Friday, January 25, 2013
Just narrowly avoided getting sucked into clicking on an evilware link.
No, I was not taking any foolish chances. This thing was embedded in a tweet from a personally known, real-life-friend's real account, the icon of which is a clear picture of that person's real face. The message was not out of character. In fact, it was spot-on in character. I'm aware that links to "a picture of you" is usually a red alert for a scam, but this was from an avid (and quite good, by the way) photographer with a penchant for taking silly candid shots and then teasing friends about them.
Out of habit, I checked the condensed URL with a website which expands shortened ones. It looked weird, and just as I was about to send a message to my friend asking about it, my friend announced that the account had been compromised.
Trojans have gone from the equivalent of a mass-mailout letter bomb, to a letter bomb in an envelope with a friend's printed return address label, to one with a friend's return address in that friend's handwriting, and a personal in-joke from your junior high school years in the letter.
Sometimes the appropriate response to living in a crazy world is madness, so go ahead and be paranoid. Check every link, no matter who it seems to be from. There are several tools that check the safety of URLS or give the full names of shortened ones. Below are a couple:
Sucuri SiteCheck (free website lookup, but with advertising of company products)
URL X-ray (free)
Monday, January 21, 2013
The First Bookless Public Library: Texas to Have BiblioTech
(Jan. 14, 2013 ABC News)
The tech-geek part of me thinks it sounds cool, but the book-nerd part feels some trepidation. This is not due to the concept in and of itself, but because we live in a polarized, extremist culture. We have trouble wrapping our minds around two good options existing side by side. We tend to think that if there are two of anything, one must be better, and if one is better, the other is downright bad, and the bad one should be gotten rid of entirely.
Apparently this is to be a new, specialized branch of the San Antonio system, which already has 26 branches. Viewed this way, rather than as the first step into an inevitable printless future, it need not be a threat to beloved tomes with paper pages, any more than the opening of a rare book library would threaten the ability of patrons to continue to get their bestsellers at other branches. So let the past make way for the future -- not by leaving, but by inviting the future to stand beside it.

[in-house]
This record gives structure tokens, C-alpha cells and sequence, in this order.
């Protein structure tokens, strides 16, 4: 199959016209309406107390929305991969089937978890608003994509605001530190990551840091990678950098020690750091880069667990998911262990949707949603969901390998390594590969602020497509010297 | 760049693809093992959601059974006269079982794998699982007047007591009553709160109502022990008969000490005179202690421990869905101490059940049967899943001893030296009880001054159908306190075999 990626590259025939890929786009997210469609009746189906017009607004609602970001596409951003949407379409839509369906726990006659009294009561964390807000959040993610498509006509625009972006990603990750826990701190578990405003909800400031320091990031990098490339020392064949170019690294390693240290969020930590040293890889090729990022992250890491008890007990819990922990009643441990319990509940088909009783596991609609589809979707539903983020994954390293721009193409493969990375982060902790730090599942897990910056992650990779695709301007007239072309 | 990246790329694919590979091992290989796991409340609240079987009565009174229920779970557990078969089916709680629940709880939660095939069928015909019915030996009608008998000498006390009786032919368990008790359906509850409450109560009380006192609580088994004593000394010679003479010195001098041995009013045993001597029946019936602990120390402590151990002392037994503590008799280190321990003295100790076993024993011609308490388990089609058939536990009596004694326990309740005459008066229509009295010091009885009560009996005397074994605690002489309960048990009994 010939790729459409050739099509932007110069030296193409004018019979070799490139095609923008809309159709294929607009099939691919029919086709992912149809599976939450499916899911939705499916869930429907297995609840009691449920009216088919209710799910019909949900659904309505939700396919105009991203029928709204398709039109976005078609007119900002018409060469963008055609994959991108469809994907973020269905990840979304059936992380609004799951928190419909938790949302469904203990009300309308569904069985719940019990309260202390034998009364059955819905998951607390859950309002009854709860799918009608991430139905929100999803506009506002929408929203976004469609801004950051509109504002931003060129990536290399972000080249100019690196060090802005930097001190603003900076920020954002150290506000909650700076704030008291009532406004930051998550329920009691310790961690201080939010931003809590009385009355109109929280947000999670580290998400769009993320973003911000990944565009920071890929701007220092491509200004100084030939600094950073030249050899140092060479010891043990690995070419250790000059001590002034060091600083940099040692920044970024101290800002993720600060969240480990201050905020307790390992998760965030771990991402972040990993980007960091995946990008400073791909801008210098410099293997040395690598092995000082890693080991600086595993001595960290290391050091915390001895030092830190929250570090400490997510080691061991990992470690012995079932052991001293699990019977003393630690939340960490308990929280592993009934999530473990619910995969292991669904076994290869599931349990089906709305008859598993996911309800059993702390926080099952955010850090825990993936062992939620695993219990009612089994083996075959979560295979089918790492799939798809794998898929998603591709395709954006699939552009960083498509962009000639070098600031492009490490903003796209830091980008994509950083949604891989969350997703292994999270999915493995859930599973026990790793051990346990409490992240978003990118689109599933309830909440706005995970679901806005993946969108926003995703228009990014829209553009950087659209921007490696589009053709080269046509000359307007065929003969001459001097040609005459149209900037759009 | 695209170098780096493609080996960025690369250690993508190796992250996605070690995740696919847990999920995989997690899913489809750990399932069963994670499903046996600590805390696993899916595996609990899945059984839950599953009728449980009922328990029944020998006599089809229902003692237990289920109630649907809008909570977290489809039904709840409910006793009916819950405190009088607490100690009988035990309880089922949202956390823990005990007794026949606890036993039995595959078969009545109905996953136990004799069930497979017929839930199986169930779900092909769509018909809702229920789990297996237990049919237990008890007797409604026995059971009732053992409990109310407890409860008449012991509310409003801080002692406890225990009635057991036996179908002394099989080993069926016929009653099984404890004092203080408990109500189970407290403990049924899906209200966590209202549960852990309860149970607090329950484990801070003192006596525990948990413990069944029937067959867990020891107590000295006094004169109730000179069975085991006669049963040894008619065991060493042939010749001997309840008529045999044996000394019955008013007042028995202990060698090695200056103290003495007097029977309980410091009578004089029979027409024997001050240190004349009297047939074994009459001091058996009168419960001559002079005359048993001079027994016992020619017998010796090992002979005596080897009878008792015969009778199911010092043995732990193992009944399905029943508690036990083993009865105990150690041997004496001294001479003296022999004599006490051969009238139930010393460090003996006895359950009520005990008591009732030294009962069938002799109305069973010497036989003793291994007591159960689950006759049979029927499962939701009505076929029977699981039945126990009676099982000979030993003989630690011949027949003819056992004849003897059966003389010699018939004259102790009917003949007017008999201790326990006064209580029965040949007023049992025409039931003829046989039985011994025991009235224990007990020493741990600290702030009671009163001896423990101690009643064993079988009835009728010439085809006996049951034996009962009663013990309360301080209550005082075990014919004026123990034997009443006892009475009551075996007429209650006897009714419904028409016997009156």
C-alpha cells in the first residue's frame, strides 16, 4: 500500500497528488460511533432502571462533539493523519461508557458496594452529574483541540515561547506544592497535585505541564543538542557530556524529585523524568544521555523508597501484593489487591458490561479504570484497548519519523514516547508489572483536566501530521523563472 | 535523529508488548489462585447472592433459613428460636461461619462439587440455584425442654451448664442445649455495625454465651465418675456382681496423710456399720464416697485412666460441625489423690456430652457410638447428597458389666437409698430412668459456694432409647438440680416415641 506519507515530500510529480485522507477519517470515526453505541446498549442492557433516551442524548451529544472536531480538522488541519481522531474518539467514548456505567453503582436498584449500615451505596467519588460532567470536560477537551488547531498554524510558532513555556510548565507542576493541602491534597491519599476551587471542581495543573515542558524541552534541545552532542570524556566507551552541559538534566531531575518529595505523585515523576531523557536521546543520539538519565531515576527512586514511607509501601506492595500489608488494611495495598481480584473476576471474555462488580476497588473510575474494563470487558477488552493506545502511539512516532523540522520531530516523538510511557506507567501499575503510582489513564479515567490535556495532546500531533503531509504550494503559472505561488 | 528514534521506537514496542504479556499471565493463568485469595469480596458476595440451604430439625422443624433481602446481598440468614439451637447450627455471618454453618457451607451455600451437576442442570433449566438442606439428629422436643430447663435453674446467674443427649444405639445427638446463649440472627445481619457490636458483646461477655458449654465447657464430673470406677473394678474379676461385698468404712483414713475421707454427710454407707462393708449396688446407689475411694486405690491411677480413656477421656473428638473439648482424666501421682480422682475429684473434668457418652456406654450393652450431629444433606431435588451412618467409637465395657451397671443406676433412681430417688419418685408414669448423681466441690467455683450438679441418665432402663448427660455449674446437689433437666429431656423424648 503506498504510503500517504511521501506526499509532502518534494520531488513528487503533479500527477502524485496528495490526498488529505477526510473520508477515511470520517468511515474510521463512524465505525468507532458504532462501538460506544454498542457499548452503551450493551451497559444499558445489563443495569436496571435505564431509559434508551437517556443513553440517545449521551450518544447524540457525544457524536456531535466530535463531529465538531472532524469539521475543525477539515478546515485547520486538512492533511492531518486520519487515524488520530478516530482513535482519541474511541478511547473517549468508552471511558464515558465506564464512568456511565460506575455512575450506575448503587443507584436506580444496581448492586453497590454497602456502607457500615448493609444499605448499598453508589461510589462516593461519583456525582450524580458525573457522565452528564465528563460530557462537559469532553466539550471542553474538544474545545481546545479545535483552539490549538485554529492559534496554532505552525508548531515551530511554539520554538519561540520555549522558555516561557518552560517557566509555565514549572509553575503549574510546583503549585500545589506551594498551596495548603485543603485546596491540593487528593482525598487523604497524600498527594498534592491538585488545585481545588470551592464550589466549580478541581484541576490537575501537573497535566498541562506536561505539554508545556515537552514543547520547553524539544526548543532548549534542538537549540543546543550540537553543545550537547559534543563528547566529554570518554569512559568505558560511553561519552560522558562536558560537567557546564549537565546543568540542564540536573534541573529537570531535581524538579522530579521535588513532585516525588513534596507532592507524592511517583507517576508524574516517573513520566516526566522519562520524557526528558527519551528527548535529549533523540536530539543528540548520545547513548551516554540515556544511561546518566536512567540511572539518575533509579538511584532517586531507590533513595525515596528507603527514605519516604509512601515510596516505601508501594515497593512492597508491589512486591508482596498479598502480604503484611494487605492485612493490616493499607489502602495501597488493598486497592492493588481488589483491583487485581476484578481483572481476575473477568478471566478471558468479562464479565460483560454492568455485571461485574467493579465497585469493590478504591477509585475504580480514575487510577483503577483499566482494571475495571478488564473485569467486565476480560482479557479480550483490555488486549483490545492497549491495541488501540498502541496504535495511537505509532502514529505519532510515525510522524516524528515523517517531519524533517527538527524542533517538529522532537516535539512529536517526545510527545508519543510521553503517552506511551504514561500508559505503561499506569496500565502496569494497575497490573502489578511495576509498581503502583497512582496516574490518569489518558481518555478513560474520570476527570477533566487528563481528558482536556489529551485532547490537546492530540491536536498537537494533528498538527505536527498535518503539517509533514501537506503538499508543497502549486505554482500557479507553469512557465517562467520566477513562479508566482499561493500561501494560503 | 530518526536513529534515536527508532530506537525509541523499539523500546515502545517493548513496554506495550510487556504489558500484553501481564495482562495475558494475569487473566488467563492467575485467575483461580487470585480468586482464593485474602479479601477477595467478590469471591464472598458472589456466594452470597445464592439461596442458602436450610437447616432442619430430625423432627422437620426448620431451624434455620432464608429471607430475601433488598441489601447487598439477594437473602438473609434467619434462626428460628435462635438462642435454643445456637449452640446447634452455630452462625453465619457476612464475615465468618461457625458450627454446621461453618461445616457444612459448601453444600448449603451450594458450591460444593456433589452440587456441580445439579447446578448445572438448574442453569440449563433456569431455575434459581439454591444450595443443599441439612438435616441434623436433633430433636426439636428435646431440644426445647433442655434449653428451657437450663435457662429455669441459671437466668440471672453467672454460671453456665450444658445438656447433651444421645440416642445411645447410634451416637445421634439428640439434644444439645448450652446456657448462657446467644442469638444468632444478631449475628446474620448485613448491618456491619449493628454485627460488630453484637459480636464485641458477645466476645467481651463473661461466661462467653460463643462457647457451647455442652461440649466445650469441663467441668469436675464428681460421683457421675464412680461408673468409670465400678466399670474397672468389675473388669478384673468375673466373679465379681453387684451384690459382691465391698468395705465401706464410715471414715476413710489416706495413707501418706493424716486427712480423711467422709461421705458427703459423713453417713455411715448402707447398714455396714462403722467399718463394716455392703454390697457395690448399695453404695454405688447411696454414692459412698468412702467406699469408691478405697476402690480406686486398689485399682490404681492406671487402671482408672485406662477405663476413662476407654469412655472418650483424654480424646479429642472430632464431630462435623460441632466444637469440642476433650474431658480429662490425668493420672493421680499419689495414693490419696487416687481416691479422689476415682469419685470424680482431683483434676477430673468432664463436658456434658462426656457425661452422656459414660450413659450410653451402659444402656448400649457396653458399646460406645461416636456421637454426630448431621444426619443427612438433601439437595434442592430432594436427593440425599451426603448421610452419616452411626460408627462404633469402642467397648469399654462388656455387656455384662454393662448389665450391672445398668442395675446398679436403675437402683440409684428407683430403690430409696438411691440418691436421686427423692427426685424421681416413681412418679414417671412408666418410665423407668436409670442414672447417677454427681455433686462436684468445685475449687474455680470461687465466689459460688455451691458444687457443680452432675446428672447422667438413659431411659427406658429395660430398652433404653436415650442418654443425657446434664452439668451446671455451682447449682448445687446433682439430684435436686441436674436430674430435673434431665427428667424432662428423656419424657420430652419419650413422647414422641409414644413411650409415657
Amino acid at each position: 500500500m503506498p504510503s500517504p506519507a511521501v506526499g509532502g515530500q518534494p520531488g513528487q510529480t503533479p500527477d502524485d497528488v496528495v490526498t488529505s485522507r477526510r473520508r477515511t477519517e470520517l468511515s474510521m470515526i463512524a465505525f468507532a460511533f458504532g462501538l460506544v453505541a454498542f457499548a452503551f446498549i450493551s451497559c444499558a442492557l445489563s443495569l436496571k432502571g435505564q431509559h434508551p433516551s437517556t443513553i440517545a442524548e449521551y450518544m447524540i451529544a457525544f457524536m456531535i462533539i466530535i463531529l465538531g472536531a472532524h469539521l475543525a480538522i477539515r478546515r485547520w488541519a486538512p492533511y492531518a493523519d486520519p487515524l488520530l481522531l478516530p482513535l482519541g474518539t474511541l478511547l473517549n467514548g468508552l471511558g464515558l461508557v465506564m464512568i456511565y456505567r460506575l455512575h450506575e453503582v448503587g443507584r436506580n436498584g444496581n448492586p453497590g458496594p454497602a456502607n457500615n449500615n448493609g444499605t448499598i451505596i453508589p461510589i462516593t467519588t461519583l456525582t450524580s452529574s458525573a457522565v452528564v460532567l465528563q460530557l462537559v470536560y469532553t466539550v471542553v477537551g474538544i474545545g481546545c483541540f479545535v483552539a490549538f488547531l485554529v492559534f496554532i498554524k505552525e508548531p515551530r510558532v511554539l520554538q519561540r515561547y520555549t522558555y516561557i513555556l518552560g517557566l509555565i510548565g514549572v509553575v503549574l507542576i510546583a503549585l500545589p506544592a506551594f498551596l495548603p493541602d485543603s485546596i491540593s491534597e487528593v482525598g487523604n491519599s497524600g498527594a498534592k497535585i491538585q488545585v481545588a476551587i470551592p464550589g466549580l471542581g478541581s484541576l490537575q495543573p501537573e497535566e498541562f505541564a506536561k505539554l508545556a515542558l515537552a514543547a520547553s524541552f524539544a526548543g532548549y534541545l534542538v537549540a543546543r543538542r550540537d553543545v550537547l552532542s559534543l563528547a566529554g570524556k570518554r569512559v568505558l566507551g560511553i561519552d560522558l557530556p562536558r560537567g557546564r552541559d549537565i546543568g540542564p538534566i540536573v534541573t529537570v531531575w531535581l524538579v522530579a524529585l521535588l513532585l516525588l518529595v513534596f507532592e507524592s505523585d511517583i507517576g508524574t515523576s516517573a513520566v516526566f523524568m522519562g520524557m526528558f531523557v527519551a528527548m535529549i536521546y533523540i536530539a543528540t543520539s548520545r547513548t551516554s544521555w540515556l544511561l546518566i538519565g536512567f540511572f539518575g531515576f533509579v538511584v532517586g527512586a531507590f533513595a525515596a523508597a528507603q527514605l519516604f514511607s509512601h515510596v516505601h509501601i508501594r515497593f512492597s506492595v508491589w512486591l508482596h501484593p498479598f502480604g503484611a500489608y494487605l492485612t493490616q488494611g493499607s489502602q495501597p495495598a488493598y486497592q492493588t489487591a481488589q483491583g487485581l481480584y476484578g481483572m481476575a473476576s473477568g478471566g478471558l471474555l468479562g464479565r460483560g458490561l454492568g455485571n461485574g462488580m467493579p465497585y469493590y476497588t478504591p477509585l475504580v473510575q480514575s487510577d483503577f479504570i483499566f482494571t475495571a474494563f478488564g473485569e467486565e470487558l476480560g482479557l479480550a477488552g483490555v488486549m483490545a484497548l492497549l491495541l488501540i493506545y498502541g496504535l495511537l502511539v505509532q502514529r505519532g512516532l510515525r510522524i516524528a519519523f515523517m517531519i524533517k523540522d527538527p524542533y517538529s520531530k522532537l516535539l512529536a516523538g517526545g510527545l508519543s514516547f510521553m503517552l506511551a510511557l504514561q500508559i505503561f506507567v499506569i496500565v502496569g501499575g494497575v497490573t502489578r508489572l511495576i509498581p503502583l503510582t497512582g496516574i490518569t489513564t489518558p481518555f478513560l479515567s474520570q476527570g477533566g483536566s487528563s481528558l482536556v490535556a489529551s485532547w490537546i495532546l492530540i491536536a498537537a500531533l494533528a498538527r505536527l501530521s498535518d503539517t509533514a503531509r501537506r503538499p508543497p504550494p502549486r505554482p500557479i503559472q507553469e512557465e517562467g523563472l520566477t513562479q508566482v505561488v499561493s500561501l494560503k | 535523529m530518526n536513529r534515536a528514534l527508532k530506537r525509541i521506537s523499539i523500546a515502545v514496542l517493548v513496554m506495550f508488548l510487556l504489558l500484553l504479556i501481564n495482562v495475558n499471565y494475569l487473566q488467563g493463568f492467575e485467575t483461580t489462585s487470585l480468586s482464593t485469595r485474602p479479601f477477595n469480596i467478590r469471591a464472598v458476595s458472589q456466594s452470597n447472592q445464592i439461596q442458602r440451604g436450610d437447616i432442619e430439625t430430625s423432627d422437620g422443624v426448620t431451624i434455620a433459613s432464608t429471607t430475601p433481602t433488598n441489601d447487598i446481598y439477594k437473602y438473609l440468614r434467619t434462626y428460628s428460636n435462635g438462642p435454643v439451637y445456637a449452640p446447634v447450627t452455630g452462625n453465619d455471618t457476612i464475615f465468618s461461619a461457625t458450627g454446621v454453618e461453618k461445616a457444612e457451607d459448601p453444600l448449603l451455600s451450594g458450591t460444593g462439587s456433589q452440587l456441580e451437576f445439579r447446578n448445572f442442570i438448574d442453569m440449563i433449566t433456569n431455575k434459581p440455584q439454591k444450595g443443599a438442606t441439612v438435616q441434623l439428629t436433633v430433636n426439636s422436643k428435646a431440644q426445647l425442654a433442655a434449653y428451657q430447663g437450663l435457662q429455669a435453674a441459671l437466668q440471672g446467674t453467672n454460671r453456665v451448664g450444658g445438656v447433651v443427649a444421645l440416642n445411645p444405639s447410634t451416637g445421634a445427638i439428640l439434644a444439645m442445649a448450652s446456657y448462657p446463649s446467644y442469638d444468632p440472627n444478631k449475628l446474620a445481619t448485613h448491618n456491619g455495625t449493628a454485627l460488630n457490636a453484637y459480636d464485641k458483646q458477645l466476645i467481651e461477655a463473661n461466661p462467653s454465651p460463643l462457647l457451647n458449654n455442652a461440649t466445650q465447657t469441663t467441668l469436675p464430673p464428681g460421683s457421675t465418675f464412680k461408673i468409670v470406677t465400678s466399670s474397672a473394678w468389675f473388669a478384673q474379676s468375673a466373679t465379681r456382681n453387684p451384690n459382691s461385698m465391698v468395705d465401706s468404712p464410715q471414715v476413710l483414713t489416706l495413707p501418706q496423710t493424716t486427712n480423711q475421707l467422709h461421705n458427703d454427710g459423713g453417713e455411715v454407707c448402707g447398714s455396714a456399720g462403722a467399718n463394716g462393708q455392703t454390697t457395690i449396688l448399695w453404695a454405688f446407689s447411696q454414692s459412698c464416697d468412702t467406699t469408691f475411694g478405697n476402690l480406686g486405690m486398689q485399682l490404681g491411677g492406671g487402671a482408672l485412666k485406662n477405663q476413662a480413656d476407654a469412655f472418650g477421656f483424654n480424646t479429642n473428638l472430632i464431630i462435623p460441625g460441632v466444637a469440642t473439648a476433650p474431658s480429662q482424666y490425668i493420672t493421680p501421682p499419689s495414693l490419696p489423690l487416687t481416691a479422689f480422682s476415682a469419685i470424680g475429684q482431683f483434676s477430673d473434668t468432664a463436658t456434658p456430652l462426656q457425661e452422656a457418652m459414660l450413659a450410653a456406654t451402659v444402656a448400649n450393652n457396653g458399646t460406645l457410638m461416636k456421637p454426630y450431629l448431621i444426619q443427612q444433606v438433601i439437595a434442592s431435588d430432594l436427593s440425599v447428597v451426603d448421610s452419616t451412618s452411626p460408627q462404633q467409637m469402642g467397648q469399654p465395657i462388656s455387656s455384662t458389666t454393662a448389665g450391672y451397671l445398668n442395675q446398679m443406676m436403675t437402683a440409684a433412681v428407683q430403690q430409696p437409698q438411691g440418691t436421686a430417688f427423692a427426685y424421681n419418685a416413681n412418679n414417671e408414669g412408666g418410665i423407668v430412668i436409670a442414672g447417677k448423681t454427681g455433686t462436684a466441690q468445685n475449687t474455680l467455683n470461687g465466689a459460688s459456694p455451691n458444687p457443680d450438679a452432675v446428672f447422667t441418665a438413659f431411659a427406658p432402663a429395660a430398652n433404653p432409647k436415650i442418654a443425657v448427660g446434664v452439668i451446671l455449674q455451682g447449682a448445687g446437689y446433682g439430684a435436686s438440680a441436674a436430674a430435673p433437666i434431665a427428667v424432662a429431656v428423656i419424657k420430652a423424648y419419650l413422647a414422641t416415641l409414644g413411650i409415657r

Sunday, January 13, 2013
Been following the multitude of reports about the recent CES tech show. One trend seemed to be embedding sensors and little computers in everything. If we could get them all to talk to each other, maybe we could finally have the future envisioned on the Jetsons.
If we could get them to talk with our cellphones too, we could have a future even the Jetsons couldn't imagine.
(Right now I'd settle for having my phone communicate with my glasses, as one or the other is often misplaced, but usually not both at the same time.)
Posted by pawzonthepage at 8:07 PM
O.k., this is an oldfogey what's-the-world-coming-to rant. Went to the store the other day and got a few things. I happened to have exact change, so I used it. The clerk -- a twentysomething -- put the coins down, spread them out, and stared at them for several minutes, counting and re-counting (and still miscounted). It's not like we're talking about Victorian English shillings and pounds here; this was U.S. legal tender in convenient, intuitive, decimal form, less than a dollar, with only a couple of pennies.
Posted by pawzonthepage at 8:03 PM
Tuesday, January 1, 2013
2013 is not a prime, although at first glance it looks like it maybe ought to be. It's divisible by 3, 11, and 61. Three and eleven at least are useful primes, tools for nice, neat, aesthetically satisfying factoring. Sixty-one is just annoying. It's one more than the beautifully divisible 60. -- 2, 3, 4, 5, 6, 10, 12, 15, 20, 30 -- so useful the Babylonians used it as their base -- and then someone goes and spoils it by adding a lousy 1. Anyhow, 2013 is still kind of an awkward-looking number, IMHO.